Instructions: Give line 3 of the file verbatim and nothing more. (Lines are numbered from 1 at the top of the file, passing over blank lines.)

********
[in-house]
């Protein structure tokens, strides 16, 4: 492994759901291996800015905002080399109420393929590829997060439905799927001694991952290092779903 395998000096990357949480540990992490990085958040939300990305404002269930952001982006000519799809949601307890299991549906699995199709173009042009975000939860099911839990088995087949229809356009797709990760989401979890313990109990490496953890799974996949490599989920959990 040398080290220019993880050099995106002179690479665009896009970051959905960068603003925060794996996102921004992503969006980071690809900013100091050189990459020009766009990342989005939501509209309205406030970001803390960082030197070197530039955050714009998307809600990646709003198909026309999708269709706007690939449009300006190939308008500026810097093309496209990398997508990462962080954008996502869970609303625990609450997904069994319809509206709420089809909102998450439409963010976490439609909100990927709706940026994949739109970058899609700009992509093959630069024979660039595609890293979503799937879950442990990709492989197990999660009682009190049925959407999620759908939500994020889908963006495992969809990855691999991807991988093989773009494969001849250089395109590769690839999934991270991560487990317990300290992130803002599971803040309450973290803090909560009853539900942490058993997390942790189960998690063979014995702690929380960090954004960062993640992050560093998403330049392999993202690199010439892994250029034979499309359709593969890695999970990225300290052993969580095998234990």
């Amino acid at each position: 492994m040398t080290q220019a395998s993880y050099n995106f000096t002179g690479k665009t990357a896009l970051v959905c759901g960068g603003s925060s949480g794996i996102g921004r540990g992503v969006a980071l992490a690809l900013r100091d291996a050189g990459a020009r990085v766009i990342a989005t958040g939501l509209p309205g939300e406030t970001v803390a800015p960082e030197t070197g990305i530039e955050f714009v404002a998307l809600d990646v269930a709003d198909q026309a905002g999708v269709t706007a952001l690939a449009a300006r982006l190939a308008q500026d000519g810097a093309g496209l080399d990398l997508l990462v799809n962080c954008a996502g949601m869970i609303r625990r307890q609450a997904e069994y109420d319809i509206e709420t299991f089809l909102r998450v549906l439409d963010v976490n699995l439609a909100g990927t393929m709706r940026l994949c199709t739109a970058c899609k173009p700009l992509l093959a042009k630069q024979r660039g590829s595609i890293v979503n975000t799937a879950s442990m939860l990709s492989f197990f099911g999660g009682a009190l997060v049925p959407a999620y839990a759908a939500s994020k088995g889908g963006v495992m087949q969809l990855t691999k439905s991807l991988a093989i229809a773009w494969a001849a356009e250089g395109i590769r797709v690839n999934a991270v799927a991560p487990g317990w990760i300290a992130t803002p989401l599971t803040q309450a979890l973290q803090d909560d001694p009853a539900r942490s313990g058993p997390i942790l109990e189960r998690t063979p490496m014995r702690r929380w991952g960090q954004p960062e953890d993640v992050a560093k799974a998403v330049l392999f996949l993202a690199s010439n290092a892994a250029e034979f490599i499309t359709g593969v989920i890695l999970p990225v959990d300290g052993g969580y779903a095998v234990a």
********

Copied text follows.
């Amino acid at each position: 492994m040398t080290q220019a395998s993880y050099n995106f000096t002179g690479k665009t990357a896009l970051v959905c759901g960068g603003s925060s949480g794996i996102g921004r540990g992503v969006a980071l992490a690809l900013r100091d291996a050189g990459a020009r990085v766009i990342a989005t958040g939501l509209p309205g939300e406030t970001v803390a800015p960082e030197t070197g990305i530039e955050f714009v404002a998307l809600d990646v269930a709003d198909q026309a905002g999708v269709t706007a952001l690939a449009a300006r982006l190939a308008q500026d000519g810097a093309g496209l080399d990398l997508l990462v799809n962080c954008a996502g949601m869970i609303r625990r307890q609450a997904e069994y109420d319809i509206e709420t299991f089809l909102r998450v549906l439409d963010v976490n699995l439609a909100g990927t393929m709706r940026l994949c199709t739109a970058c899609k173009p700009l992509l093959a042009k630069q024979r660039g590829s595609i890293v979503n975000t799937a879950s442990m939860l990709s492989f197990f099911g999660g009682a009190l997060v049925p959407a999620y839990a759908a939500s994020k088995g889908g963006v495992m087949q969809l990855t691999k439905s991807l991988a093989i229809a773009w494969a001849a356009e250089g395109i590769r797709v690839n999934a991270v799927a991560p487990g317990w990760i300290a992130t803002p989401l599971t803040q309450a979890l973290q803090d909560d001694p009853a539900r942490s313990g058993p997390i942790l109990e189960r998690t063979p490496m014995r702690r929380w991952g960090q954004p960062e953890d993640v992050a560093k799974a998403v330049l392999f996949l993202a690199s010439n290092a892994a250029e034979f490599i499309t359709g593969v989920i890695l999970p990225v959990d300290g052993g969580y779903a095998v234990a």